In Fashola’s reply to an allegation by Mr. Sunday Oduntan, an Executive Director, Research and Advocacy of the Association of Electricity Distributors (ANED), titled “My Directives on improved service delivery in the Power Sector went to Legal Entities, not an interloper”.
Fashola directed Discos should pay N800 billion debt they owe Nigerian Bulk Electricity Traders (NBET) so she can pay Gencos. In a related development, NBET was also directed to pay N728 billion to Gencos. The difference of N72 billion which is a subject of dispute is what the Federal Government presumably owes.
In the area of infrastructure, Fashola exposed the lack of maintenance culture and queried “why 408 feeders, which have a capacity to deliver 5,756MW of power to consumers only, carry 444MW because of faulty lines, bad equipment and load shedding”
Sunday Oduntan and Kola Balogun, Chairman, Electricity Meters Association of Nigeria (MOMAS) made an appearance on a Saturday morning breakfast show on a Lagos Television, mid. August 2018.
According to them, the Federal Govt. fixes the price of electricity per unit at the disadvantage of the Discos. Lack of the metering system according to them gives rise to underselling electricity to consumers.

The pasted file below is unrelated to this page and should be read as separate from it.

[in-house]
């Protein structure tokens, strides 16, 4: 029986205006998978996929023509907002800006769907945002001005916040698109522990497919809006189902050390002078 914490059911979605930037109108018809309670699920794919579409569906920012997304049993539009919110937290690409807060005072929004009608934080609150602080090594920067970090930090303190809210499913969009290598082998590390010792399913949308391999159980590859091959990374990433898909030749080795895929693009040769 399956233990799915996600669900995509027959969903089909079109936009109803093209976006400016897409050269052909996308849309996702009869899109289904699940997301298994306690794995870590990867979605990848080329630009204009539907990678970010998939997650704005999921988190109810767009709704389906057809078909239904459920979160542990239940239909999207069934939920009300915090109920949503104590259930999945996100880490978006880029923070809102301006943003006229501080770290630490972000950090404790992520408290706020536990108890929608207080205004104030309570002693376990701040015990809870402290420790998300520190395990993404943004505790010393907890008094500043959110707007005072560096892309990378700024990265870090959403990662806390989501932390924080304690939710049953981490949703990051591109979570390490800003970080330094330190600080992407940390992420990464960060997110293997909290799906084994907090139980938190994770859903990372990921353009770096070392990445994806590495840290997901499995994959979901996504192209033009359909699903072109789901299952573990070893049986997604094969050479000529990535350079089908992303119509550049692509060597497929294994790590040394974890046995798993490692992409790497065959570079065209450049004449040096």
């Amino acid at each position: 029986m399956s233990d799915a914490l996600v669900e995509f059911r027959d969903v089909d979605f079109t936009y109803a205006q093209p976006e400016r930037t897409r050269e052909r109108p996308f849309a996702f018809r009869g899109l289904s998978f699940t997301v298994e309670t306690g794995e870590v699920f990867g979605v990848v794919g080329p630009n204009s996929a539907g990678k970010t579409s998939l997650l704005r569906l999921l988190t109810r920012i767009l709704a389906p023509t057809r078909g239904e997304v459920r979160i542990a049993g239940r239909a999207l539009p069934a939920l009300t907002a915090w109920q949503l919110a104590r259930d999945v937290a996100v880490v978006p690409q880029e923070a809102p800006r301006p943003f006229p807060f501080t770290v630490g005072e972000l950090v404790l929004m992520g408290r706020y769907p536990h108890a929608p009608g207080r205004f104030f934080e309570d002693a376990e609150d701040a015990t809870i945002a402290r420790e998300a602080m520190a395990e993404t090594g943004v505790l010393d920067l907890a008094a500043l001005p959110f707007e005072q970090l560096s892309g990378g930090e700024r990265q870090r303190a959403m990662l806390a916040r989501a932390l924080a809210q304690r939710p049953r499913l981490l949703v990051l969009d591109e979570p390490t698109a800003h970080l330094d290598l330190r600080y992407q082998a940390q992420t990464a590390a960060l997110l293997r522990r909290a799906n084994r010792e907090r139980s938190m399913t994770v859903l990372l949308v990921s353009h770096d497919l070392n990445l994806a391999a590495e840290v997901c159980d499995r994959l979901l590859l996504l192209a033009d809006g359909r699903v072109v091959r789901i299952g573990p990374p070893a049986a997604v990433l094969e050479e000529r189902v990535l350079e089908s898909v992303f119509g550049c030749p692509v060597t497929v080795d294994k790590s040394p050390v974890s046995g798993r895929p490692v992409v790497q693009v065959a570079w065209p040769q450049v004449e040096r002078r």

They reminded viewers that the power sector is experiencing a policy summersault. There were agreements between the Discos and the Govt. at the centre that preceded the Buhari’s administration.
Lack of meters according to them is a function of financial capacity and DISCOS do not have what it takes to pay for meters.
Meters are categorized as smart and non smart. A smart meter costs N50, 000 while non smart costs N25, 000. The meter passes through a value chain of leaving the manufacturer’s factory for standardization at the office of Nigerian Electricity Management Agency (NEMSA) before the eventual hand over to the DISCO.